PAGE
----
As in communities across the country, the virus’ spread in prisons, jails, and other carceral facilities has been exacerbated by pre-existing inequalities and political failures. Prison health systems like Arizona’s have long been underfunded, inadequate, and resistant to improvement, and during the pandemic, other dangerous prison conditions, such as overcrowding, have prevented those living inside from social distancing.
In 2009, the Prison Law Office achieved a historic victory against prison overcrowding when it settled Plata v. Newsom (then known as Plata v. Brown), a massive class action lawsuit alleging that the prison system’s health care system was so severely inadequate that it amounted to cruel and unusual punishment. The settlement resulted in massive, court-ordered decarceration across the state. That change, Lomio says, may have saved countless lives this past year by reducing population density inside prison facilities.
However, even with the depopulation orders from Plata in place, Lomio explains, the population inside California state prisons has still been high enough to contribute to rapid viral spread, leading to the death of hundreds of incarcerated people.
During the pandemic, the lawsuit, because it pertains to inadequate healthcare, has once again become quite literally a matter of life and death.
In recent weeks, attorneys with the Prison Law Office have, in Plata filings, advocated for safety measures in California prisons during the ongoing COVID-19 crisis, including population reduction, increased testing, safer quarantine and isolation practices, and most recently, broader vaccine access.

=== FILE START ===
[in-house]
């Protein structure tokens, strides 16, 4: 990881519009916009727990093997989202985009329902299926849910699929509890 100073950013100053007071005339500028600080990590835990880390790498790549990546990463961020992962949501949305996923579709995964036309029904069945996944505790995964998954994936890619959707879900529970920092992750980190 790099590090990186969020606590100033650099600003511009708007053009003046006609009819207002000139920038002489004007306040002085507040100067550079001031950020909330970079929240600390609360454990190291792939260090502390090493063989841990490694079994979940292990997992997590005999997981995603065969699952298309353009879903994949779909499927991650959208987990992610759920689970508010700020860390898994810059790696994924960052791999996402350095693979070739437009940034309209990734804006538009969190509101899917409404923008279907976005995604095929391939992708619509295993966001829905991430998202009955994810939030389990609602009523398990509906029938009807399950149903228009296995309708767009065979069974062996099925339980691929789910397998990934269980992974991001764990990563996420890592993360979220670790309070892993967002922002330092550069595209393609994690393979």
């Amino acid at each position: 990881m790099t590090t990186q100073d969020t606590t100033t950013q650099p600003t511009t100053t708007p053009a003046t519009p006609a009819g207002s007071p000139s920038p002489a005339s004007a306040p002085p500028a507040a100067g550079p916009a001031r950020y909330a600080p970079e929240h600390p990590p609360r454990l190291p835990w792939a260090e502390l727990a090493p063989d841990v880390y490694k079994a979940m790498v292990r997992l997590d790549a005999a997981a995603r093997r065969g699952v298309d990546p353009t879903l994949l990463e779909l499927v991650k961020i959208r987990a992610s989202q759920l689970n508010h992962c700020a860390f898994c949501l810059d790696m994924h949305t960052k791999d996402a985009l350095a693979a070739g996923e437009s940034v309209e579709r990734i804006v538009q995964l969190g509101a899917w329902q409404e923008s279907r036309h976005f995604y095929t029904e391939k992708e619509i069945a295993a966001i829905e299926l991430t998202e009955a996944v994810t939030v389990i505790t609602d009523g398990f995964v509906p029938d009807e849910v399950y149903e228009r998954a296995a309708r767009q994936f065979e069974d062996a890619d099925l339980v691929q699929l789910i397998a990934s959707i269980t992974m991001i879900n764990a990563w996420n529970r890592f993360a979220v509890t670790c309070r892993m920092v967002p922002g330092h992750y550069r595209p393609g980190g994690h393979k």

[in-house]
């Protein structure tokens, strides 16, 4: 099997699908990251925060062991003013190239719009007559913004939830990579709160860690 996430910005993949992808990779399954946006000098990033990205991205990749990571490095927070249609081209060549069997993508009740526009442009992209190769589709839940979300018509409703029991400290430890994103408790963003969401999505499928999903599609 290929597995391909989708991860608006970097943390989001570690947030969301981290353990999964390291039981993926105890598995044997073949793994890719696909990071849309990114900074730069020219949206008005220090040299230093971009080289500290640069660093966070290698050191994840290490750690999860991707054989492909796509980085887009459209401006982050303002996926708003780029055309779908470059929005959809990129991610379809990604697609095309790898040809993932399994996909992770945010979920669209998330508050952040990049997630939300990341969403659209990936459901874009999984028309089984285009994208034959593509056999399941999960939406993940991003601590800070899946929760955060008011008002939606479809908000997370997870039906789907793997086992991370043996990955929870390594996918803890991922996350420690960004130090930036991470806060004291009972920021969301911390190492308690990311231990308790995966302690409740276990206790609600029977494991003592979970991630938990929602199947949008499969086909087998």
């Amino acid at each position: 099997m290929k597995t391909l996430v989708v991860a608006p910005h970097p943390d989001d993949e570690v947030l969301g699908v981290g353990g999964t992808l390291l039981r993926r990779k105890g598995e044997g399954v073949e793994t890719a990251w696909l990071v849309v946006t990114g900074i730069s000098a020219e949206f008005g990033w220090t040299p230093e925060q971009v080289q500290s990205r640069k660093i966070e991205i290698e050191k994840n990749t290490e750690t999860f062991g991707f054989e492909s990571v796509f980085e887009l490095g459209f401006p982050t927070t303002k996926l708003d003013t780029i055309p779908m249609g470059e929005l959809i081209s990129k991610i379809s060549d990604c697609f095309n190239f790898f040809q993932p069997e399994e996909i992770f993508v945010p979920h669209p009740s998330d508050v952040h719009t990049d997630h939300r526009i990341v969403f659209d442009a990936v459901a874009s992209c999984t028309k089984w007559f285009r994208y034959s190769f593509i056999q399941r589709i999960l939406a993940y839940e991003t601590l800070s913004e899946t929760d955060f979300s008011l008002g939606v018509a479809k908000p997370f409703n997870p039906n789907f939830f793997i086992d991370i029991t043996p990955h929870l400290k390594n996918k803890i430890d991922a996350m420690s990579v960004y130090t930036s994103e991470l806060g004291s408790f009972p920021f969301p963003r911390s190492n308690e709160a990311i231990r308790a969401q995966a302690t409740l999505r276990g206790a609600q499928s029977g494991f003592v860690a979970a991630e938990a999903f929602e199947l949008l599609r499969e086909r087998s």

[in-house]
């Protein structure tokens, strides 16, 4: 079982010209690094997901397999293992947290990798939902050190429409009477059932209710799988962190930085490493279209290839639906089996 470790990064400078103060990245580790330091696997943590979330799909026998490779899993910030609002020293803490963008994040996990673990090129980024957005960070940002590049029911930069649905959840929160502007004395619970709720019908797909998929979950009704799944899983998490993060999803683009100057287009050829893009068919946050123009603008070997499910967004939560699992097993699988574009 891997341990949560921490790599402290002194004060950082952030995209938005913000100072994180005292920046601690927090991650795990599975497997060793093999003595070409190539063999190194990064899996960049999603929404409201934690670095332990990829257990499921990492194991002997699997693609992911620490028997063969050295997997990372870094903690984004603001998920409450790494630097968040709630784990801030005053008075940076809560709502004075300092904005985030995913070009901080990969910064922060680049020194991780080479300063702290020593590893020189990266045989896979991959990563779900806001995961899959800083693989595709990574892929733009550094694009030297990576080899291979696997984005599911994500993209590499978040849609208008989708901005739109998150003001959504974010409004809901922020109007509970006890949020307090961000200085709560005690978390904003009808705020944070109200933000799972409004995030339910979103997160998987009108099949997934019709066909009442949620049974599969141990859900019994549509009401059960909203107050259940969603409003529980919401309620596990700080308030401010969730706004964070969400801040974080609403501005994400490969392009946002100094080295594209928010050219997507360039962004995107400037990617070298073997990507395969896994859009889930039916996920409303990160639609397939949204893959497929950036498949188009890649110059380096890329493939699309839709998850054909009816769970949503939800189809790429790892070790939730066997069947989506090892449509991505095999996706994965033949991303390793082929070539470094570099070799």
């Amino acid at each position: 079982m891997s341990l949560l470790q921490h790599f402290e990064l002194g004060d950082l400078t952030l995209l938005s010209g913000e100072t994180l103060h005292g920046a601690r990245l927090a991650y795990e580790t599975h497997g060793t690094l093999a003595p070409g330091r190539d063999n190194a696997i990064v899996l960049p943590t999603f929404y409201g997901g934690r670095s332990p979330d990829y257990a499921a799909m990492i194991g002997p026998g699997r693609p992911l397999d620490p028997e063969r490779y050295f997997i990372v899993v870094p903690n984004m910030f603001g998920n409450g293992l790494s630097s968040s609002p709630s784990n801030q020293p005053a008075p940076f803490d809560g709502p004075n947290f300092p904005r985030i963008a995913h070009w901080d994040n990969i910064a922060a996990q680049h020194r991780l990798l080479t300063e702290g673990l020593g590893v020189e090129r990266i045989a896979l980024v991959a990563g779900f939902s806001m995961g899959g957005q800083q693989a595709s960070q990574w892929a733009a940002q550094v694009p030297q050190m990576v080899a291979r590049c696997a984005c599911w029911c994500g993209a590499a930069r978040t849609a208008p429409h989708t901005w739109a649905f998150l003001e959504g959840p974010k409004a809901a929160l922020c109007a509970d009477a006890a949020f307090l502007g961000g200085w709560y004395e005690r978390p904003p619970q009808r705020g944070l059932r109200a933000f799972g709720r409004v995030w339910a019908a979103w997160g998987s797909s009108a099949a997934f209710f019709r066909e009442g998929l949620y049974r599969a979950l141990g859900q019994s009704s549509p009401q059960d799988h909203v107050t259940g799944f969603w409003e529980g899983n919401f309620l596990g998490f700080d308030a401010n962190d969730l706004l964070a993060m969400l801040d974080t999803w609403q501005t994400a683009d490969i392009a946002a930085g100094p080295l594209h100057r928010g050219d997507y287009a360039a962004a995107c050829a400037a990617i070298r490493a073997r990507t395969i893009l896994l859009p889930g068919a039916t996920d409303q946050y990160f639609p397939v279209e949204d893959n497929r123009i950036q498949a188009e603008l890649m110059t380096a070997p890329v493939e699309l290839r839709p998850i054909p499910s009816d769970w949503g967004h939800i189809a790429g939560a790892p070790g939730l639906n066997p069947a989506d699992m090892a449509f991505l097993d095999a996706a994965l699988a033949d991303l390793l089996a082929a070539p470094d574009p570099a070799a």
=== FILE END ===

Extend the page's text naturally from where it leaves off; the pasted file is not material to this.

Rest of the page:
Since COVID-19 entered erupted in American carceral facilities, Lomio has focused most of her time litigating Armstrong v. Newsom, a separate case filed by The Prison Law Office on behalf of people with disabilities held in California prisons. A population that regularly faces compounding injustices while behind bars, they have faced especially cruel circumstances, Lomio says, as prisons have failed to provide basic accommodations and accessible safety measures during the pandemic.
Having seen just how egregiously prisons regularly fail to meet the needs of people with disabilities incarcerated inside, the Prison Law Office legal team was immediately prepared to push back against discrimination and unsafe treatment when the pandemic hit: “We knew that when there’s a crisis like this,” Lomio said, “people with disabilities often are an afterthought, and would be less safe than their able bodied peers.”
That involved proactively engaging with California prison officials about how they would address the many challenges that people with disabilities in state prisons will face. How would blind people, for example, have access to basic information that is otherwise posted about COVID-19 and how to protect oneself? Would prison officials ensure that designated quarantine spaces have enough wheelchair-accessible beds set aside for wheelchair users who may become exposed or infected?
Like Arizona’s, the California prison agency was ultimately unprepared, and litigation became necessary to protect the safety of people with disabilities inside. But this avenue for relief presented its own set of challenges, including how to obtain evidence to present to the court when many of the organization’s clients have communication-related disabilities and the agency itself seemed unaware of the scope of the crisis unfolding inside.
In some instances, rather than relying on officially provided information, which was lacking, the legal team was able to cite to firsthand accounts, often through creative channels. In a motion filed over the summer, the legal team relied on a highly-detailed schematic diagram drawn and provided to their office in 2018 by an man incarcerated at California Institute for Men with experience in technical design and who had concerns about crowding and accessibility. The legal team was able to cross-reference his diagram with information provided by the correctional agency to show that, in the one housing unit at the prison with accessible housing, people with active COVID-19 cases were housed alongside non-infected peers because no other accessible housing was available.